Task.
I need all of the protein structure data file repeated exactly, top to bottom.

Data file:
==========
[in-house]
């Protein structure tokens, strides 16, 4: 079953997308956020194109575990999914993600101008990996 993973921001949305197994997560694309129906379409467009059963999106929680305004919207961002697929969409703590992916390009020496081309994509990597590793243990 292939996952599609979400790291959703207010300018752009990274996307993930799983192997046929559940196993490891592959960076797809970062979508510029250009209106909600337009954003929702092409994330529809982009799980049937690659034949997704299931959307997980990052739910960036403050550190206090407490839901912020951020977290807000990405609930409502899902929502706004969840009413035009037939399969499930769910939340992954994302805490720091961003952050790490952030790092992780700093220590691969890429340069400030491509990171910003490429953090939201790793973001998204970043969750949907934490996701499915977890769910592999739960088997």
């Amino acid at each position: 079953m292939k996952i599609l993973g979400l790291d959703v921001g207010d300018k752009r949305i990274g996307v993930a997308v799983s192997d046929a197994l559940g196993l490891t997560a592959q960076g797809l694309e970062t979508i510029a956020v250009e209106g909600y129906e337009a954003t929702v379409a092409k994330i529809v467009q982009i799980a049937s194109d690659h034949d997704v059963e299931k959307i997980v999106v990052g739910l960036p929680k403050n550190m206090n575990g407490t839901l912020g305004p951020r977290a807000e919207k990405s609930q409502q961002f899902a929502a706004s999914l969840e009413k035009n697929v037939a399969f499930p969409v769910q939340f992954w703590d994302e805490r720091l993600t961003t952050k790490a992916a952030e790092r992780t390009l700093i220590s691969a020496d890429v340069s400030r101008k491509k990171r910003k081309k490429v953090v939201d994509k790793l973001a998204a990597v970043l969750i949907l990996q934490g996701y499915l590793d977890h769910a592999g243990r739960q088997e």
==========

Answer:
[in-house]
């Protein structure tokens, strides 16, 4: 079953997308956020194109575990999914993600101008990996 993973921001949305197994997560694309129906379409467009059963999106929680305004919207961002697929969409703590992916390009020496081309994509990597590793243990 292939996952599609979400790291959703207010300018752009990274996307993930799983192997046929559940196993490891592959960076797809970062979508510029250009209106909600337009954003929702092409994330529809982009799980049937690659034949997704299931959307997980990052739910960036403050550190206090407490839901912020951020977290807000990405609930409502899902929502706004969840009413035009037939399969499930769910939340992954994302805490720091961003952050790490952030790092992780700093220590691969890429340069400030491509990171910003490429953090939201790793973001998204970043969750949907934490996701499915977890769910592999739960088997």
């Amino acid at each position: 079953m292939k996952i599609l993973g979400l790291d959703v921001g207010d300018k752009r949305i990274g996307v993930a997308v799983s192997d046929a197994l559940g196993l490891t997560a592959q960076g797809l694309e970062t979508i510029a956020v250009e209106g909600y129906e337009a954003t929702v379409a092409k994330i529809v467009q982009i799980a049937s194109d690659h034949d997704v059963e299931k959307i997980v999106v990052g739910l960036p929680k403050n550190m206090n575990g407490t839901l912020g305004p951020r977290a807000e919207k990405s609930q409502q961002f899902a929502a706004s999914l969840e009413k035009n697929v037939a399969f499930p969409v769910q939340f992954w703590d994302e805490r720091l993600t961003t952050k790490a992916a952030e790092r992780t390009l700093i220590s691969a020496d890429v340069s400030r101008k491509k990171r910003k081309k490429v953090v939201d994509k790793l973001a998204a990597v970043l969750i949907l990996q934490g996701y499915l590793d977890h769910a592999g243990r739960q088997e």